Wood Gunwales/{n. Gunnels} - yes or no?

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msims
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Wood Gunwales/{n. Gunnels} - yes or no?

Post by msims » Tue Jun 15, 2004 7:43 pm

I'm considering to install wood gunwales. I don't like the vinyl/steel gunwales on my boat, they're big (1" X 2 1/4") and hold water. (I have an old Nitro)

Any recommendations/tips on installing them? I heard Rapid Mag has an article on installing them in this month's issue. If any of you have any strong advice or opinions on installing I'd appreciate the feedback.

Thanks in Advance!

Mike.

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Wood vs. Vinyl Gunwales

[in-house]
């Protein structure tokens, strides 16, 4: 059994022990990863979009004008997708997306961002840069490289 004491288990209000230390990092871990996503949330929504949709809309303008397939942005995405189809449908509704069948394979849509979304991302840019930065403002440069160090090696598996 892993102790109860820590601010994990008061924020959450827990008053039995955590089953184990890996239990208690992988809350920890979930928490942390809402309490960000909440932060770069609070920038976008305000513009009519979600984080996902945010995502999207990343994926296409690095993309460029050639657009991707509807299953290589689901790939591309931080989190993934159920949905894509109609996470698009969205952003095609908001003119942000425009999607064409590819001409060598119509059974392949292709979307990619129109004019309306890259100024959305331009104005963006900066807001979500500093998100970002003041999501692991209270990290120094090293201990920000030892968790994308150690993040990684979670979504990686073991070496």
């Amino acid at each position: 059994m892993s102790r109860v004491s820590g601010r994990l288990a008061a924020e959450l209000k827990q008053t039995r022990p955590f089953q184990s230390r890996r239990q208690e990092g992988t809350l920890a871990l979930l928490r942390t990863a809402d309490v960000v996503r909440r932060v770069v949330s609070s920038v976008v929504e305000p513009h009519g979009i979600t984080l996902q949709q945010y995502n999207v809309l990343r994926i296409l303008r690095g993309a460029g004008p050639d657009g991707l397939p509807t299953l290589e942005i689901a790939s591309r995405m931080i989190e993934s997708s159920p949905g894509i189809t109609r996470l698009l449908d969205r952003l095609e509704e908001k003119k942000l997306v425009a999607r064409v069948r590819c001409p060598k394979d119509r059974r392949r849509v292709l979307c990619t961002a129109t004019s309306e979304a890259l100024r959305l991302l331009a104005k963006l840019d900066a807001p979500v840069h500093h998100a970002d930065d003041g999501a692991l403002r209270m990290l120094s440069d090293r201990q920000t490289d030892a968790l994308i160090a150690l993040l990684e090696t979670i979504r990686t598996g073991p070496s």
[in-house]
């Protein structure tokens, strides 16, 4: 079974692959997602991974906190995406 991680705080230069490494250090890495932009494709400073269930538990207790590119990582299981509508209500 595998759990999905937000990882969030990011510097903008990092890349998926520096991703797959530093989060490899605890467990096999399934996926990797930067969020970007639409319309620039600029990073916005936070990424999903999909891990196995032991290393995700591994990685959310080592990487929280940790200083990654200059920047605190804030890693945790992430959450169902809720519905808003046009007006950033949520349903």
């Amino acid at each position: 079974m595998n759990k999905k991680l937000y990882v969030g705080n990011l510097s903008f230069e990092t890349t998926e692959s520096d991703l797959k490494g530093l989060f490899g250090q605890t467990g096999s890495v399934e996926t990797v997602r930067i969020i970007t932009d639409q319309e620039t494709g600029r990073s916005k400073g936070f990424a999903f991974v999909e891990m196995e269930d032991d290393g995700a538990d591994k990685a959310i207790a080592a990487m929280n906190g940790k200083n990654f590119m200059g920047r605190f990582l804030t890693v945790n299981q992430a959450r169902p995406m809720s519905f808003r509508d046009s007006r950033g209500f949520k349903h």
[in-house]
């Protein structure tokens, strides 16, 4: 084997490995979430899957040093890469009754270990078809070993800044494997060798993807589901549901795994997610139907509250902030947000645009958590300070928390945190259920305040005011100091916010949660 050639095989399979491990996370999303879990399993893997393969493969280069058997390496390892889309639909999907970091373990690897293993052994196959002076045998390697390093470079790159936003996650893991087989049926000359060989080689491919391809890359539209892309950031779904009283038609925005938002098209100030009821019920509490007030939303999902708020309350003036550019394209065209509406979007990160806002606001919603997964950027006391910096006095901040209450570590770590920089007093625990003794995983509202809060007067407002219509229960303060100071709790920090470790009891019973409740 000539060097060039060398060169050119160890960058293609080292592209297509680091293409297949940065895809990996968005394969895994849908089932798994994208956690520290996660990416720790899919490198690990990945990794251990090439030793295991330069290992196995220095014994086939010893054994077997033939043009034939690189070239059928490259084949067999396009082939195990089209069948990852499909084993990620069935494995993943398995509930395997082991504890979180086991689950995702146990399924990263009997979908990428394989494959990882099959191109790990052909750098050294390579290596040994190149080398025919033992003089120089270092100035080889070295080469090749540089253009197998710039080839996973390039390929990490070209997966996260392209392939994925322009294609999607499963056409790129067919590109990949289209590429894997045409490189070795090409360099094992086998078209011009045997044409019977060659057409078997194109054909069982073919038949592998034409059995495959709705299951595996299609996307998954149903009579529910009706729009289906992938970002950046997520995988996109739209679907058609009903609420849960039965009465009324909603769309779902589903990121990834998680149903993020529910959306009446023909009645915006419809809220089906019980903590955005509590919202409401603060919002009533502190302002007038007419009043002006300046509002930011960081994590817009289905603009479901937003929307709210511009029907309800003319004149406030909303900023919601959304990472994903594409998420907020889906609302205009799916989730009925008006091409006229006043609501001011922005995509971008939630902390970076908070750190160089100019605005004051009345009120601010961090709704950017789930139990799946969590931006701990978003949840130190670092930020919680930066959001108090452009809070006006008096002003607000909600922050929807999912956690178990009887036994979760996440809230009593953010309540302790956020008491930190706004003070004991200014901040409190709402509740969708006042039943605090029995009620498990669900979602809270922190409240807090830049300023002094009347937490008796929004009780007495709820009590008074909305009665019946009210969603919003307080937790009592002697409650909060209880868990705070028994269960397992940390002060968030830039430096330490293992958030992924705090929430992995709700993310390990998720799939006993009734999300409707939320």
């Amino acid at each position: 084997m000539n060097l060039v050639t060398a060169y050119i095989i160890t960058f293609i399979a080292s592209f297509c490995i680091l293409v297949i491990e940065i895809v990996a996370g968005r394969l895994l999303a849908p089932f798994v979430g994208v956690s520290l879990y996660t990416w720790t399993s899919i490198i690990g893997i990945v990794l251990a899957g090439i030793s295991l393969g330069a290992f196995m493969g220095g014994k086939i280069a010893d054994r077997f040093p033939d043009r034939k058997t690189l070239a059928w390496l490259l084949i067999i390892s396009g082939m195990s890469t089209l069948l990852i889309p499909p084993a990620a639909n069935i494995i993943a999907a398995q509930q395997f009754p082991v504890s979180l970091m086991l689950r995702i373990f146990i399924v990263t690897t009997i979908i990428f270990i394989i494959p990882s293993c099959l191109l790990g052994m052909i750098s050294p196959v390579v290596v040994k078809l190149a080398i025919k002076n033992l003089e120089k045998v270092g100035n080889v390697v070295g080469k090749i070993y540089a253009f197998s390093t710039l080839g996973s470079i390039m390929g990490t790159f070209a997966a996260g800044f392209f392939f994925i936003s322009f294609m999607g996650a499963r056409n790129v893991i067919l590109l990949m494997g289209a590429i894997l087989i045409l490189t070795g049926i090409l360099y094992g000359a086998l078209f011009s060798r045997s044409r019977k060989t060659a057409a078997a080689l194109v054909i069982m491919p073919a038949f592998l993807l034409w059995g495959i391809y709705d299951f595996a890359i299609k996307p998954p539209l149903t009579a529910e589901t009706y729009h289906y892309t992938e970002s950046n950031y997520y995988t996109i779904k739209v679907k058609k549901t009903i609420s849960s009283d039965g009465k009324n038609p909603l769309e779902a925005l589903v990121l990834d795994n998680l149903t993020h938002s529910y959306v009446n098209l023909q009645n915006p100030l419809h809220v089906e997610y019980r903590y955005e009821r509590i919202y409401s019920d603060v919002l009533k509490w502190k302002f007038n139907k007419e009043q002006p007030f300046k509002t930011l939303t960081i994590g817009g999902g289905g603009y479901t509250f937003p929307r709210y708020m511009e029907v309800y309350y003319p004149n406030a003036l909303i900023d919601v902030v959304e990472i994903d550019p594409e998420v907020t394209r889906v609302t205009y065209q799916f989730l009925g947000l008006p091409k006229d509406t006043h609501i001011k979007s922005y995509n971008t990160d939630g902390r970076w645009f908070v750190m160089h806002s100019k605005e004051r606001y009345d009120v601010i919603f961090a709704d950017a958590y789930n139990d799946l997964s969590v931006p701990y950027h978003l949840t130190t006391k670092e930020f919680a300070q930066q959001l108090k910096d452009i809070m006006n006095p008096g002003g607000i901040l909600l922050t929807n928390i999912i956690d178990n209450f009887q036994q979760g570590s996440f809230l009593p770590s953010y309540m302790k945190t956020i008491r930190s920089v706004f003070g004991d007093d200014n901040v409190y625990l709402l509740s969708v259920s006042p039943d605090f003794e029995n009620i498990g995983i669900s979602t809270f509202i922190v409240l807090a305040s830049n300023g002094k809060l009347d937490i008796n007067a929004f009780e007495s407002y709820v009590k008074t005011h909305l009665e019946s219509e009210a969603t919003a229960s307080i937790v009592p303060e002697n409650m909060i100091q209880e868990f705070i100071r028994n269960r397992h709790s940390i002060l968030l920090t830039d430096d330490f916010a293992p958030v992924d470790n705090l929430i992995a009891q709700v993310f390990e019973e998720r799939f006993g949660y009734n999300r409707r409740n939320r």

Post by dixie_boater » Tue Jun 15, 2004 8:07 pm

The vinyl/aluminum gunwales on your Nitro can expand and contract with temperature change. Wooden gunwales cannot expand and contract with the hull. This is a problem for boaters in the coldest climates. Especially so if the boat is stored outdoors or exposed to the coldest temperatures. I know some people who actually unscrew wooden gunwales from the hull during the winter to prevent them from being damaged while it is stored in a outbuilding that is unheated. Here in the southeastern US the temperature is not a problem for wooden gunwales. The upkeep of wood is something else to consider. Wood needs to be treated to prevent rotting. Vinyl doesn't rot.


Since you live in Canada I recommend keeping the stock gunwales on your boat. If you change to wooden gunwales be aware of the expansion/contraction issues with cold winter weather.